Marcin bloguje

JCE Keystore and Untrusted Sites

Recently at work I was in need of connecting to a web service exposed via HTTPS. I’ve been doing this from inside Servicemix 3.3.1, which may seem a bit inhibiting, but that was a requirement. Nevertheless I’ve been trying my luck with the included servicemix-http-2008.01 component. I’ve created a simple Service Unit using that component and made connection attempt. Unfortunately I’ve encountered issues with the SSL conversation negotiation. I had to dig deeper into the servicemix-http code to find out these had something to do with my JCE keystore. Read more to find out what happened!

Ok, so I had my xbean.xml for http component looking like this:

As you can see this is a proxy adapter to some outside service exposed via secured HTTP protocol. Since it’s HTTPS I’ve specified some SSL parameters. It was sufficient in my case to just pass the keystore file and it’s password.

I’ve created my keystore.jks file in smx_home/conf with password servicemix in the following manner:

You can see what’s in this file with this command:

At this point I thought, that having a configured keystore and my component would suffice. Wrong! As soon as I’ve tried to connect to the external service I got an exception:

Hmmm.. this looks pretty nasty, but it’s not that bad. As one can read here, it’s associated with the other site’s having an untrusted (unsigned) certificate. Assuming you actually trust the other end of the communication and this situation is ok for you, you should add the servers certificate to your keystore. The previously mentioned link contained a little java class that would do just that. You can find it here (original code) or you can look into my slightly changed version here at github.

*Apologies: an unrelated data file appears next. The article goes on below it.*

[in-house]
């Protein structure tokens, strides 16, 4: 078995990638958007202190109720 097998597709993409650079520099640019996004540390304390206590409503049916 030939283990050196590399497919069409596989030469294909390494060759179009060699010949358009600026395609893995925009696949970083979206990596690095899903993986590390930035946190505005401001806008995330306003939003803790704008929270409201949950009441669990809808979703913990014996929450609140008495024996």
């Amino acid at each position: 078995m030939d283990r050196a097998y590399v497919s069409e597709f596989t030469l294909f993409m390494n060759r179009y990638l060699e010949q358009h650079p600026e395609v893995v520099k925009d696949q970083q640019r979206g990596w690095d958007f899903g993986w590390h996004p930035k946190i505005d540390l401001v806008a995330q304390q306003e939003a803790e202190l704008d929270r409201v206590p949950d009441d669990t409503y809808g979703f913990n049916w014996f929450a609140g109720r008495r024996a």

You should call it as follows, assuming that file keystore.jks is in the current directory:

What you’ll probably see, when you execute this app is this:

Please note that there is a prompt (Enter certificate to add to trusted keystore…) in which you can enter the certificate number you wish to add to your keystore.

After all those steps my request got through and I could happily query HTTPS service as long as I wanted to! Great!

Possible problems

In my search for this problem’s solution I’ve encountered this kind of exception:

A little googling led me to this StackOverflow question.

It seems that you cannot have multiple keys with different passwords in the same keystore and use KeyManagerFactory class. Oh well…



To sum up, the solution given works, but in my opinion using the app is rather dirty. I’ve been wondering, do you know other ways of doing that thing?